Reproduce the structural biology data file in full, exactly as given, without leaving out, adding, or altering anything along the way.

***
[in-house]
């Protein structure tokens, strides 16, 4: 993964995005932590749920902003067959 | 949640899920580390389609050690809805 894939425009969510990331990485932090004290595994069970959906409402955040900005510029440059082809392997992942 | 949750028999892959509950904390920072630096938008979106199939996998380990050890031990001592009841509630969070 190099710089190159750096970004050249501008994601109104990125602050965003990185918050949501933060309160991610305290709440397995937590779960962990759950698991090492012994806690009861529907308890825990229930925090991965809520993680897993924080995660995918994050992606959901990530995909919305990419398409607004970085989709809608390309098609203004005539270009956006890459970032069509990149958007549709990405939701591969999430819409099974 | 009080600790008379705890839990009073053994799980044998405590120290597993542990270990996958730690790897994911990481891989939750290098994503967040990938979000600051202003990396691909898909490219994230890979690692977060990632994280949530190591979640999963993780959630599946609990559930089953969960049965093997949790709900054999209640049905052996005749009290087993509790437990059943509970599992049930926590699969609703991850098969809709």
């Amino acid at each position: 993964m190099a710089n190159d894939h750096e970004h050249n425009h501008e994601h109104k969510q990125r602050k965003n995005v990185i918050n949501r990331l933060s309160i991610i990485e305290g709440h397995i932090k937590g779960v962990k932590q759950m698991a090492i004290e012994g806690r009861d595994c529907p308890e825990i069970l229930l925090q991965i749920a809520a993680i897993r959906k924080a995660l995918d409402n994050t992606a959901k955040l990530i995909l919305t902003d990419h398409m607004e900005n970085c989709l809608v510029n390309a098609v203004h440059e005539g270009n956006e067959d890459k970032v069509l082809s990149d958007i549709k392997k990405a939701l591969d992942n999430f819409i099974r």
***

[in-house]
């Protein structure tokens, strides 16, 4: 993964995005932590749920902003067959 | 949640899920580390389609050690809805 894939425009969510990331990485932090004290595994069970959906409402955040900005510029440059082809392997992942 | 949750028999892959509950904390920072630096938008979106199939996998380990050890031990001592009841509630969070 190099710089190159750096970004050249501008994601109104990125602050965003990185918050949501933060309160991610305290709440397995937590779960962990759950698991090492012994806690009861529907308890825990229930925090991965809520993680897993924080995660995918994050992606959901990530995909919305990419398409607004970085989709809608390309098609203004005539270009956006890459970032069509990149958007549709990405939701591969999430819409099974 | 009080600790008379705890839990009073053994799980044998405590120290597993542990270990996958730690790897994911990481891989939750290098994503967040990938979000600051202003990396691909898909490219994230890979690692977060990632994280949530190591979640999963993780959630599946609990559930089953969960049965093997949790709900054999209640049905052996005749009290087993509790437990059943509970599992049930926590699969609703991850098969809709």
């Amino acid at each position: 993964m190099a710089n190159d894939h750096e970004h050249n425009h501008e994601h109104k969510q990125r602050k965003n995005v990185i918050n949501r990331l933060s309160i991610i990485e305290g709440h397995i932090k937590g779960v962990k932590q759950m698991a090492i004290e012994g806690r009861d595994c529907p308890e825990i069970l229930l925090q991965i749920a809520a993680i897993r959906k924080a995660l995918d409402n994050t992606a959901k955040l990530i995909l919305t902003d990419h398409m607004e900005n970085c989709l809608v510029n390309a098609v203004h440059e005539g270009n956006e067959d890459k970032v069509l082809s990149d958007i549709k392997k990405a939701l591969d992942n999430f819409i099974r």